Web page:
Kaiken (dagger)

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Japanese kaiken/kwaiken style tanto.

A kaiken (懐剣) is a 20–25 cm (8–10 in) long, single or double-edged dagger[1] without ornamental fittings housed in a plain mount.


It was once carried by men and women of the samurai class in Japan. It was useful for self-defense in indoor spaces where the long blade katana and intermediate sword wakizashi were inconvenient. Women carried them in their kimono either in a pocket-like space (futokoro) or in the sleeve pouch (tamoto)[2] for self-defense and for ritual suicide by slashing the veins in the left side of the neck.[3][4] When a samurai woman married, she was expected to carry a kaiken with her when she moved in with her husband.[5]

In modern Japan, a kaiken is worn as a traditional accessory for formal kimono, such as a furisode, uchikake and a shiromuku, tucked into their obi.


Due to pronunciation changes over time, the kwaiken is now called a kaiken;[6] this is also referred to as a futokoro-gatana.[citation needed]

See also[edit]


  1. ^ Stone, George Cameron (1999). Glossary of the Construction, Decoration and Use of Arms and Armor in All Countries and in All Times. Dover Publications. pp. 405–. ISBN 978-0-486-40726-5.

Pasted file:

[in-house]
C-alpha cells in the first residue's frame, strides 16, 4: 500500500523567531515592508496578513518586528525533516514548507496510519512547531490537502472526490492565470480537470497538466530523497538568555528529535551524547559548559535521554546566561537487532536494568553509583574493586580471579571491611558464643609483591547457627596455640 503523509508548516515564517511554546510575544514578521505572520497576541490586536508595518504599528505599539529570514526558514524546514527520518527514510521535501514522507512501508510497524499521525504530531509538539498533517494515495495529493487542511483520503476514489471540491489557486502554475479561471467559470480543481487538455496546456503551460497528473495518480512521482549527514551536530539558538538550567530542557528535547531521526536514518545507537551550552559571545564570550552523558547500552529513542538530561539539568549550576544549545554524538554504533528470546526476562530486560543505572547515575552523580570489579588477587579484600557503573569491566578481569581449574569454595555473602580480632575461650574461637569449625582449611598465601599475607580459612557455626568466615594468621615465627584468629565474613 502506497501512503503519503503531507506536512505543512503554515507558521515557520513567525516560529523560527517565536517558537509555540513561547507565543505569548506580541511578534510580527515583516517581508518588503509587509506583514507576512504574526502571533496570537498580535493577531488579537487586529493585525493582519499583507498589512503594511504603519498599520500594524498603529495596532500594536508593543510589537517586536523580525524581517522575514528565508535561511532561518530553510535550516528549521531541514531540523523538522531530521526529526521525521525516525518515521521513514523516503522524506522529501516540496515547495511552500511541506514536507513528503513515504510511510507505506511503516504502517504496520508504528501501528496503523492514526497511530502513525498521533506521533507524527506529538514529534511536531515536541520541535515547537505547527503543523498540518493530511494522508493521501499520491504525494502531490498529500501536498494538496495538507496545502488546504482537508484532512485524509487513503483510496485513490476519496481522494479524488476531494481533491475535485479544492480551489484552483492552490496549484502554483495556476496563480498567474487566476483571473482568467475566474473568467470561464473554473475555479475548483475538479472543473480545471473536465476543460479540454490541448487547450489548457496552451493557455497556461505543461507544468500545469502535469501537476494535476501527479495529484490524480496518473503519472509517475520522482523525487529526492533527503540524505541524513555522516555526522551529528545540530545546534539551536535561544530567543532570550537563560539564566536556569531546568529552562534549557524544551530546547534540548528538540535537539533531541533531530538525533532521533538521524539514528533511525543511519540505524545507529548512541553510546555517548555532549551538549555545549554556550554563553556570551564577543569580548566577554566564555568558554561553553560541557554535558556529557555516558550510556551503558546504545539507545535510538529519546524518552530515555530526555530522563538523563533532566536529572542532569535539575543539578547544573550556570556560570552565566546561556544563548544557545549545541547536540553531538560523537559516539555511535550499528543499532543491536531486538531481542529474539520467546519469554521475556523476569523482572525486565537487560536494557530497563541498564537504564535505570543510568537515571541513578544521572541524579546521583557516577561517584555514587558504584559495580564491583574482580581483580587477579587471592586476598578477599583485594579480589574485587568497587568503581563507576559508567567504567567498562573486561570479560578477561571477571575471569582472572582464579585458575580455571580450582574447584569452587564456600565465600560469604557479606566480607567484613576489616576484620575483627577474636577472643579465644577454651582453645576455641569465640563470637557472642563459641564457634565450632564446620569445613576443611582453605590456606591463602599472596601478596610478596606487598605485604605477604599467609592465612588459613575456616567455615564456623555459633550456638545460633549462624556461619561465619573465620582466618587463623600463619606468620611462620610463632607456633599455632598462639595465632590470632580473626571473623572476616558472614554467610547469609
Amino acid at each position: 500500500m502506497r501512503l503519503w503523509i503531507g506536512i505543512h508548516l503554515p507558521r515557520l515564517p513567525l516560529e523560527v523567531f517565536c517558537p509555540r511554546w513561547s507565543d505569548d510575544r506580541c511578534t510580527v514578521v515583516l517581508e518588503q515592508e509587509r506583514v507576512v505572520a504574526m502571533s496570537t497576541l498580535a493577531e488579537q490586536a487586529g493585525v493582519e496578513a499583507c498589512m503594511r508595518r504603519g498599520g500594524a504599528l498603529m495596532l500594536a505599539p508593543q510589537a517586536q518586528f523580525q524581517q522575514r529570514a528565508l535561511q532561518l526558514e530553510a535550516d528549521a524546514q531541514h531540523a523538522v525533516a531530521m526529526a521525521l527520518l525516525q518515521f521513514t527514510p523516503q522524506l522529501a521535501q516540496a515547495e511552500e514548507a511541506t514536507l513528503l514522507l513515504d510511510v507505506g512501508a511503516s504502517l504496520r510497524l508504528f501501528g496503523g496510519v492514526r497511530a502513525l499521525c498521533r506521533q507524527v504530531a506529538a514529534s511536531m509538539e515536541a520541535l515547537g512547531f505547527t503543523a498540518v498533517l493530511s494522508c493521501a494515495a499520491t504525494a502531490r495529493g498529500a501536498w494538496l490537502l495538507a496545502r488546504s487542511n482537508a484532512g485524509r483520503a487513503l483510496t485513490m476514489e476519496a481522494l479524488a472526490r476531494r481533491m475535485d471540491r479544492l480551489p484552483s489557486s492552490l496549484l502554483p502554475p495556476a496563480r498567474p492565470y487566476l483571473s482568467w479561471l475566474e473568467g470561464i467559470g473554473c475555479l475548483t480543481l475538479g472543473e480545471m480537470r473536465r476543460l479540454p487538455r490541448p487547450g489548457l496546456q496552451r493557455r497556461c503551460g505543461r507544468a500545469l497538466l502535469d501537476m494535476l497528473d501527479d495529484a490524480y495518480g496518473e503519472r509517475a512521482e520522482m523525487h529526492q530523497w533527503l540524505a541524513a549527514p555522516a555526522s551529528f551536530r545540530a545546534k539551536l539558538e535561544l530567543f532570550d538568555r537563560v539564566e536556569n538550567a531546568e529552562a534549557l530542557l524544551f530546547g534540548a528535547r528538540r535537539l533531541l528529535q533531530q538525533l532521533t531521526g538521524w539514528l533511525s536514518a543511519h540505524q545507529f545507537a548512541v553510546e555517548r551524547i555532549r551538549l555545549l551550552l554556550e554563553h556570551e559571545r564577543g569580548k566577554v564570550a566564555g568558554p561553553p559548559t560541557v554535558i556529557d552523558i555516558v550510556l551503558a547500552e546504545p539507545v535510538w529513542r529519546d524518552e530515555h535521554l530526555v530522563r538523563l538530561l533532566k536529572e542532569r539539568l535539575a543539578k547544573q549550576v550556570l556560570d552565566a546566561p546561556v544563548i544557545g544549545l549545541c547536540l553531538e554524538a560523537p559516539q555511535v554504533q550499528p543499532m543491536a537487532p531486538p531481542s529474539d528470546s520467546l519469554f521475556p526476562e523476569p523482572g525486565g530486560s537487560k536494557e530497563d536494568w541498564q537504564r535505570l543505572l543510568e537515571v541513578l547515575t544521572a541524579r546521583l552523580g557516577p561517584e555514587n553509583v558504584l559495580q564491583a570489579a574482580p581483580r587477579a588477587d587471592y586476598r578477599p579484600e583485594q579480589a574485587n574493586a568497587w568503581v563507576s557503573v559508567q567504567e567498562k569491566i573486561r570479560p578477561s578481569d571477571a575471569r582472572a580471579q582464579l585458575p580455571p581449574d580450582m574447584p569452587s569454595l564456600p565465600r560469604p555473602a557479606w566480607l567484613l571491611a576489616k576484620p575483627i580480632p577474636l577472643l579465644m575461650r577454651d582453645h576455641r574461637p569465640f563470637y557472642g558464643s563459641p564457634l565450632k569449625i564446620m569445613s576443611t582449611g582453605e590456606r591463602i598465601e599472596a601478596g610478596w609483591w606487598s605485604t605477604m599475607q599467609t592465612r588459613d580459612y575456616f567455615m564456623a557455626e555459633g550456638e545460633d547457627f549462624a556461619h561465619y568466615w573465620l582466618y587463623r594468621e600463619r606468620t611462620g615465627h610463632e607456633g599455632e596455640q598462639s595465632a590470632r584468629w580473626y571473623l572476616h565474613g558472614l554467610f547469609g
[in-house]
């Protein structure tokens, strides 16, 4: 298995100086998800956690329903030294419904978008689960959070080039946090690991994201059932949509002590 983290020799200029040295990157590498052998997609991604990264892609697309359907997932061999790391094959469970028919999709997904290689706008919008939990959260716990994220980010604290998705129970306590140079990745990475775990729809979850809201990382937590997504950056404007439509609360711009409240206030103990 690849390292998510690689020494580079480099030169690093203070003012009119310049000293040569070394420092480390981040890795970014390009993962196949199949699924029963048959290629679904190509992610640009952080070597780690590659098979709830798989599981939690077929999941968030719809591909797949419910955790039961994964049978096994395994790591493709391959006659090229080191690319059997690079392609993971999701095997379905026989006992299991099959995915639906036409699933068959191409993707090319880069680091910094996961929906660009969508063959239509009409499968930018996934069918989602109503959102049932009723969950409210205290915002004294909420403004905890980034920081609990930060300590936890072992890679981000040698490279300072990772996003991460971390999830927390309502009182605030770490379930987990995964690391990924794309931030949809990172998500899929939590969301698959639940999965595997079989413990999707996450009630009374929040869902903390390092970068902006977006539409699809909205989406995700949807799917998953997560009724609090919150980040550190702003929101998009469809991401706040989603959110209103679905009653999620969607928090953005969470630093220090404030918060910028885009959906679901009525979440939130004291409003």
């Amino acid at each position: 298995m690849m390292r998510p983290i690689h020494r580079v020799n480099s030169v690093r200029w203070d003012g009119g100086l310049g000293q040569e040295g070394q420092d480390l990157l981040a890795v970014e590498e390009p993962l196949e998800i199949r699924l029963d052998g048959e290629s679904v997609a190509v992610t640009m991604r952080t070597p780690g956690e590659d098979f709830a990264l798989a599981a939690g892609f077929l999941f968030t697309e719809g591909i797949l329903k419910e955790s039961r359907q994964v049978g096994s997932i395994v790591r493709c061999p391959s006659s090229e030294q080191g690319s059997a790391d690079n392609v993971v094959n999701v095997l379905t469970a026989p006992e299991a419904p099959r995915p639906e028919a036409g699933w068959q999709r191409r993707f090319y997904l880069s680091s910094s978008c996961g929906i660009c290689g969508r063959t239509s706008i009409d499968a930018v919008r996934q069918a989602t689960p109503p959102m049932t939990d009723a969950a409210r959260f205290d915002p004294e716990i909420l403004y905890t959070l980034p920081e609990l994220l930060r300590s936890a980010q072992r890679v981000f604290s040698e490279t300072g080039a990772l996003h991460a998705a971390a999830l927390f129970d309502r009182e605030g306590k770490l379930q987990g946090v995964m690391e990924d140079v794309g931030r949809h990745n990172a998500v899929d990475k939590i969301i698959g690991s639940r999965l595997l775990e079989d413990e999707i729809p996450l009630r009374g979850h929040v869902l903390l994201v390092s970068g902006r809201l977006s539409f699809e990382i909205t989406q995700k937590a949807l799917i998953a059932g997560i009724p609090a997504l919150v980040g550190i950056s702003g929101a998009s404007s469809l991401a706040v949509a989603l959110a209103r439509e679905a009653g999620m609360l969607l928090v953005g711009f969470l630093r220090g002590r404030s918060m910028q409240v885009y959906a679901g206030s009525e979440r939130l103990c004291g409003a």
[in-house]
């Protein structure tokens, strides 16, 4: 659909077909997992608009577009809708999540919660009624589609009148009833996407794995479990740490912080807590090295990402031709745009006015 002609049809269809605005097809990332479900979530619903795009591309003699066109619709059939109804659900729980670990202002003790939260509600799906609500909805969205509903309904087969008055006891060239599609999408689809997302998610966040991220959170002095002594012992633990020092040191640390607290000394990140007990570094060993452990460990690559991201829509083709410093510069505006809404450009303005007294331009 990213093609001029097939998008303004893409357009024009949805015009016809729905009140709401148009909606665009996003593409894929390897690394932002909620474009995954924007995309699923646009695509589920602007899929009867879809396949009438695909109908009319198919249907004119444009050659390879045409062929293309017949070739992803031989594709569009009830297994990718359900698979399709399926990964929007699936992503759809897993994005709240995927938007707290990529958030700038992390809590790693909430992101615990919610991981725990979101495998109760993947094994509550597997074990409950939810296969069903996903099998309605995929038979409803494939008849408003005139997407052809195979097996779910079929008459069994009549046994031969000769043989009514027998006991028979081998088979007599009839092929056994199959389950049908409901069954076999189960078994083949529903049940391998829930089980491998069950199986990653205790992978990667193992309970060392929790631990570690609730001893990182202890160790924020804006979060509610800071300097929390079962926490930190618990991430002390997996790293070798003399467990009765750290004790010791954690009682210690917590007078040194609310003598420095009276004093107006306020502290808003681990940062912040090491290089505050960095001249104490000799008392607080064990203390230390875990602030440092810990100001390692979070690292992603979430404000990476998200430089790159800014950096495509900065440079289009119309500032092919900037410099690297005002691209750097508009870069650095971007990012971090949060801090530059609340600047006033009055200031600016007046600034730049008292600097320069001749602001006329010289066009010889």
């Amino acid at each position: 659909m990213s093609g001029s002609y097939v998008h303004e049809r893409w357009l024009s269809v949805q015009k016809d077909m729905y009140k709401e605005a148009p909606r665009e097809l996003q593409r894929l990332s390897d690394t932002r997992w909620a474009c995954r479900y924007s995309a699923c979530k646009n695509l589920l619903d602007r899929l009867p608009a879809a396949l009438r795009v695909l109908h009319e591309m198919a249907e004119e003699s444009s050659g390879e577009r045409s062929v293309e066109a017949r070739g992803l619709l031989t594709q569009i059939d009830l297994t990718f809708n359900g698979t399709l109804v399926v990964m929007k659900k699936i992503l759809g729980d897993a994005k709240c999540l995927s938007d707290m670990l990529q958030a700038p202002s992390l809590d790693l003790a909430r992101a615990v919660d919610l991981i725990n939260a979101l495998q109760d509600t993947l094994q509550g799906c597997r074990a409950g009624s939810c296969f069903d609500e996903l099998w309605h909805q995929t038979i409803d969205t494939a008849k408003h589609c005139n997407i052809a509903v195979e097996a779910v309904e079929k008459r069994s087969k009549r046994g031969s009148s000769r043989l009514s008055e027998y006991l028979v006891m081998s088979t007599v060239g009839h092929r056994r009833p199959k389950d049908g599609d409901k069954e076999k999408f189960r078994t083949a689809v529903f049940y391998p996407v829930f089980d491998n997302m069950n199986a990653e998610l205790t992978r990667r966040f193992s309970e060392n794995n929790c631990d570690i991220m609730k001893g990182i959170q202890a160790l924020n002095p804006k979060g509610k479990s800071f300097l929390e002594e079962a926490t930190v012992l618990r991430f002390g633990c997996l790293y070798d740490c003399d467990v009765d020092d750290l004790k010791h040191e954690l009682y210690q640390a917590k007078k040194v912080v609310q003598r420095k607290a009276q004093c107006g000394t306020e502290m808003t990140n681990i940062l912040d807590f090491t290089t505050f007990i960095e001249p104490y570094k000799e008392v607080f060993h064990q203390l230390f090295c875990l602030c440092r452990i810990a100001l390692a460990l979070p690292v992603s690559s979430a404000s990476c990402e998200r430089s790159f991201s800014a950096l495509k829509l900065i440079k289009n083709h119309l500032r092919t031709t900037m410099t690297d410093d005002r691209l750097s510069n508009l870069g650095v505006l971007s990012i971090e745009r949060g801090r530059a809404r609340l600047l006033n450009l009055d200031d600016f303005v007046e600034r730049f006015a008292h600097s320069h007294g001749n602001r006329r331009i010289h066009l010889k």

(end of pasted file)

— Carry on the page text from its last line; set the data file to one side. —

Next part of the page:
2. ^ Sinclaire, Clive (1 November 2004). Samurai: The Weapons and Spirit of the Japanese Warrior. Globe Pequot Press. pp. 88–. ISBN 978-1-59228-720-8.
  3. ^ Tarassuk, Leonis; Blair, Claude (1982). The Complete encyclopedia of arms & weapons: the most comprehensive reference work ever published on arms and armour from prehistoric times to the present. Simon & Schuster. p. 306.
  4. ^ Arai, Hakuseki; Joly, Henri L.; Inada, Hogitarō (1913). The Sword Book in "Honchō Gunkikō". C. E. Tuttle. p. 42.
  5. ^ Mol, Serge (2003). Classical Weaponry of Japan: Special Weapons and Tactics of the Martial Arts. Kodansha International. pp. 27–. ISBN 978-4-7700-2941-6.
  6. ^ Cannon, Garland Hampton; Warren, Nicholas W. (1996). The Japanese Contributions to the English Language: An Historical Dictionary. Otto Harrassowitz Verlag. pp. 65–. ISBN 978-3-447-03764-8.

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